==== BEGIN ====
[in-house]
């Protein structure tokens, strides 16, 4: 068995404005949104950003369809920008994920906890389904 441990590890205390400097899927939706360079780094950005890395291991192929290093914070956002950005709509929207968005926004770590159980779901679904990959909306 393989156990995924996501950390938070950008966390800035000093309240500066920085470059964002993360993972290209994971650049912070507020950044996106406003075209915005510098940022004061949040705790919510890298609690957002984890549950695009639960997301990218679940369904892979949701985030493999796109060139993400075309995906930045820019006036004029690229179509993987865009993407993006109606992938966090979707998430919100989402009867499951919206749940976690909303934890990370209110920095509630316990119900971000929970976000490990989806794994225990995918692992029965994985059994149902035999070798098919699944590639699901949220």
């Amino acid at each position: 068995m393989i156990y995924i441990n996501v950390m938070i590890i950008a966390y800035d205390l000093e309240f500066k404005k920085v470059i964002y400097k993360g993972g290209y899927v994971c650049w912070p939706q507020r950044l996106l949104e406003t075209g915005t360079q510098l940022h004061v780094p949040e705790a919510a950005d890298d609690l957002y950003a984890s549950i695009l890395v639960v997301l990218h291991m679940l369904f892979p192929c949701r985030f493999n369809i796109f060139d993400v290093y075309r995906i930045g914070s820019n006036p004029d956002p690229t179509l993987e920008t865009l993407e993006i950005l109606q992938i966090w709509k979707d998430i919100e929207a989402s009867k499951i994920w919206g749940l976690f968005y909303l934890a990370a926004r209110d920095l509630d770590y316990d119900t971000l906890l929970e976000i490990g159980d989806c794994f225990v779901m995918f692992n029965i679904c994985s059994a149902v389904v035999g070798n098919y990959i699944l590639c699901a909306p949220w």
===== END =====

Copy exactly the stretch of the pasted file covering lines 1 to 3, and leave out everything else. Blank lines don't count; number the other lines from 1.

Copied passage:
[in-house]
């Protein structure tokens, strides 16, 4: 068995404005949104950003369809920008994920906890389904 441990590890205390400097899927939706360079780094950005890395291991192929290093914070956002950005709509929207968005926004770590159980779901679904990959909306 393989156990995924996501950390938070950008966390800035000093309240500066920085470059964002993360993972290209994971650049912070507020950044996106406003075209915005510098940022004061949040705790919510890298609690957002984890549950695009639960997301990218679940369904892979949701985030493999796109060139993400075309995906930045820019006036004029690229179509993987865009993407993006109606992938966090979707998430919100989402009867499951919206749940976690909303934890990370209110920095509630316990119900971000929970976000490990989806794994225990995918692992029965994985059994149902035999070798098919699944590639699901949220």
């Amino acid at each position: 068995m393989i156990y995924i441990n996501v950390m938070i590890i950008a966390y800035d205390l000093e309240f500066k404005k920085v470059i964002y400097k993360g993972g290209y899927v994971c650049w912070p939706q507020r950044l996106l949104e406003t075209g915005t360079q510098l940022h004061v780094p949040e705790a919510a950005d890298d609690l957002y950003a984890s549950i695009l890395v639960v997301l990218h291991m679940l369904f892979p192929c949701r985030f493999n369809i796109f060139d993400v290093y075309r995906i930045g914070s820019n006036p004029d956002p690229t179509l993987e920008t865009l993407e993006i950005l109606q992938i966090w709509k979707d998430i919100e929207a989402s009867k499951i994920w919206g749940l976690f968005y909303l934890a990370a926004r209110d920095l509630d770590y316990d119900t971000l906890l929970e976000i490990g159980d989806c794994f225990v779901m995918f692992n029965i679904c994985s059994a149902v389904v035999g070798n098919y990959i699944l590639c699901a909306p949220w």